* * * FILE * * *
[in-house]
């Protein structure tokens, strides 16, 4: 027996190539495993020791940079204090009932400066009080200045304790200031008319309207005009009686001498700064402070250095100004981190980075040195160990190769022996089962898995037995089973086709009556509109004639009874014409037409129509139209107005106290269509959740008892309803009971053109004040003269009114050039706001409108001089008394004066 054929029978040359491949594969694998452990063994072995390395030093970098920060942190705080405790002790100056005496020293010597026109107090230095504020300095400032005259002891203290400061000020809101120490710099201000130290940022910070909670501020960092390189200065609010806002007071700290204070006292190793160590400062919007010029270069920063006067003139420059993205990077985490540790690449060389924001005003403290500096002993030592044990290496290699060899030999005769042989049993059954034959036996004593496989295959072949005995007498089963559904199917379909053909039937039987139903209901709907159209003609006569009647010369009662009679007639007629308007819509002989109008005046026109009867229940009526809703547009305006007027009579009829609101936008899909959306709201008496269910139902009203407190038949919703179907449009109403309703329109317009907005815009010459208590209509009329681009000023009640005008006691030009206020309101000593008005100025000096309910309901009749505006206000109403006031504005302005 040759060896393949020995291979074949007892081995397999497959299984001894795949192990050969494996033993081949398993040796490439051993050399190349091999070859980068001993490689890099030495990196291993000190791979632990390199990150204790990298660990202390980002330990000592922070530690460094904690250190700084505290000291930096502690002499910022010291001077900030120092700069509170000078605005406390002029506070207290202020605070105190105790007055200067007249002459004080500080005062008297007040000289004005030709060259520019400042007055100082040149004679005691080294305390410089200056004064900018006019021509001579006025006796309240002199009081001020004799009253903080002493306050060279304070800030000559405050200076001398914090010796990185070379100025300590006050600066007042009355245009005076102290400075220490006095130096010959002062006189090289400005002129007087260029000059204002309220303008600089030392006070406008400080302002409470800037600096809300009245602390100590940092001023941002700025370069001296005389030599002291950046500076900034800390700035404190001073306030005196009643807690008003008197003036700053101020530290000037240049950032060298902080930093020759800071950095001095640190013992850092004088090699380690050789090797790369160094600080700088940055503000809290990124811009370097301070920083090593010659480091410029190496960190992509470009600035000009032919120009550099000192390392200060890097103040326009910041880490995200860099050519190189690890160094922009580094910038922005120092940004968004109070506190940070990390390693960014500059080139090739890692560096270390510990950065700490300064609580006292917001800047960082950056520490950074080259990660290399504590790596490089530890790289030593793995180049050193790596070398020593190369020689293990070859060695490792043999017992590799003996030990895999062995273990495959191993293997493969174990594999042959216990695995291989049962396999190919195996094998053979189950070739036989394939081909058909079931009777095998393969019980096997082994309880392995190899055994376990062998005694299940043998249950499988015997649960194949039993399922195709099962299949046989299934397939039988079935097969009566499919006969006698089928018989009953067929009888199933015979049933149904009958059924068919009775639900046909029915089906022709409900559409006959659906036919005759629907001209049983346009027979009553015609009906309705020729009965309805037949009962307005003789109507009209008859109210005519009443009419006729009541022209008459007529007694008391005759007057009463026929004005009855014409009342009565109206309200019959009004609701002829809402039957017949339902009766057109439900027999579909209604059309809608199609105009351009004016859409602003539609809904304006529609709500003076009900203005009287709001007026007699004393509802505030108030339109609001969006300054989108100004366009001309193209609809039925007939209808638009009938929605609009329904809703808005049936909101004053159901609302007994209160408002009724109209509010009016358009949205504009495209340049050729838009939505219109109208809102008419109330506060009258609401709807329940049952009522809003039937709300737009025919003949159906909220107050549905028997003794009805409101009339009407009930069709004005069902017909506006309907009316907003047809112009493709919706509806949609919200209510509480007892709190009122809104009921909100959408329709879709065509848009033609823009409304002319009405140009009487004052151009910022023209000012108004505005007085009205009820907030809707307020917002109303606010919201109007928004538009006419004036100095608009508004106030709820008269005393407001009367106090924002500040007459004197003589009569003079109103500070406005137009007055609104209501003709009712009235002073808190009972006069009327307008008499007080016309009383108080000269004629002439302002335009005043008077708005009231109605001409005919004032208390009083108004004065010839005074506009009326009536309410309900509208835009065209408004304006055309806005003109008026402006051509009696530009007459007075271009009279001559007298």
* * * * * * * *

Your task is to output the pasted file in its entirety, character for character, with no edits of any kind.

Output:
[in-house]
């Protein structure tokens, strides 16, 4: 027996190539495993020791940079204090009932400066009080200045304790200031008319309207005009009686001498700064402070250095100004981190980075040195160990190769022996089962898995037995089973086709009556509109004639009874014409037409129509139209107005106290269509959740008892309803009971053109004040003269009114050039706001409108001089008394004066 054929029978040359491949594969694998452990063994072995390395030093970098920060942190705080405790002790100056005496020293010597026109107090230095504020300095400032005259002891203290400061000020809101120490710099201000130290940022910070909670501020960092390189200065609010806002007071700290204070006292190793160590400062919007010029270069920063006067003139420059993205990077985490540790690449060389924001005003403290500096002993030592044990290496290699060899030999005769042989049993059954034959036996004593496989295959072949005995007498089963559904199917379909053909039937039987139903209901709907159209003609006569009647010369009662009679007639007629308007819509002989109008005046026109009867229940009526809703547009305006007027009579009829609101936008899909959306709201008496269910139902009203407190038949919703179907449009109403309703329109317009907005815009010459208590209509009329681009000023009640005008006691030009206020309101000593008005100025000096309910309901009749505006206000109403006031504005302005 040759060896393949020995291979074949007892081995397999497959299984001894795949192990050969494996033993081949398993040796490439051993050399190349091999070859980068001993490689890099030495990196291993000190791979632990390199990150204790990298660990202390980002330990000592922070530690460094904690250190700084505290000291930096502690002499910022010291001077900030120092700069509170000078605005406390002029506070207290202020605070105190105790007055200067007249002459004080500080005062008297007040000289004005030709060259520019400042007055100082040149004679005691080294305390410089200056004064900018006019021509001579006025006796309240002199009081001020004799009253903080002493306050060279304070800030000559405050200076001398914090010796990185070379100025300590006050600066007042009355245009005076102290400075220490006095130096010959002062006189090289400005002129007087260029000059204002309220303008600089030392006070406008400080302002409470800037600096809300009245602390100590940092001023941002700025370069001296005389030599002291950046500076900034800390700035404190001073306030005196009643807690008003008197003036700053101020530290000037240049950032060298902080930093020759800071950095001095640190013992850092004088090699380690050789090797790369160094600080700088940055503000809290990124811009370097301070920083090593010659480091410029190496960190992509470009600035000009032919120009550099000192390392200060890097103040326009910041880490995200860099050519190189690890160094922009580094910038922005120092940004968004109070506190940070990390390693960014500059080139090739890692560096270390510990950065700490300064609580006292917001800047960082950056520490950074080259990660290399504590790596490089530890790289030593793995180049050193790596070398020593190369020689293990070859060695490792043999017992590799003996030990895999062995273990495959191993293997493969174990594999042959216990695995291989049962396999190919195996094998053979189950070739036989394939081909058909079931009777095998393969019980096997082994309880392995190899055994376990062998005694299940043998249950499988015997649960194949039993399922195709099962299949046989299934397939039988079935097969009566499919006969006698089928018989009953067929009888199933015979049933149904009958059924068919009775639900046909029915089906022709409900559409006959659906036919005759629907001209049983346009027979009553015609009906309705020729009965309805037949009962307005003789109507009209008859109210005519009443009419006729009541022209008459007529007694008391005759007057009463026929004005009855014409009342009565109206309200019959009004609701002829809402039957017949339902009766057109439900027999579909209604059309809608199609105009351009004016859409602003539609809904304006529609709500003076009900203005009287709001007026007699004393509802505030108030339109609001969006300054989108100004366009001309193209609809039925007939209808638009009938929605609009329904809703808005049936909101004053159901609302007994209160408002009724109209509010009016358009949205504009495209340049050729838009939505219109109208809102008419109330506060009258609401709807329940049952009522809003039937709300737009025919003949159906909220107050549905028997003794009805409101009339009407009930069709004005069902017909506006309907009316907003047809112009493709919706509806949609919200209510509480007892709190009122809104009921909100959408329709879709065509848009033609823009409304002319009405140009009487004052151009910022023209000012108004505005007085009205009820907030809707307020917002109303606010919201109007928004538009006419004036100095608009508004106030709820008269005393407001009367106090924002500040007459004197003589009569003079109103500070406005137009007055609104209501003709009712009235002073808190009972006069009327307008008499007080016309009383108080000269004629002439302002335009005043008077708005009231109605001409005919004032208390009083108004004065010839005074506009009326009536309410309900509208835009065209408004304006055309806005003109008026402006051509009696530009007459007075271009009279001559007298």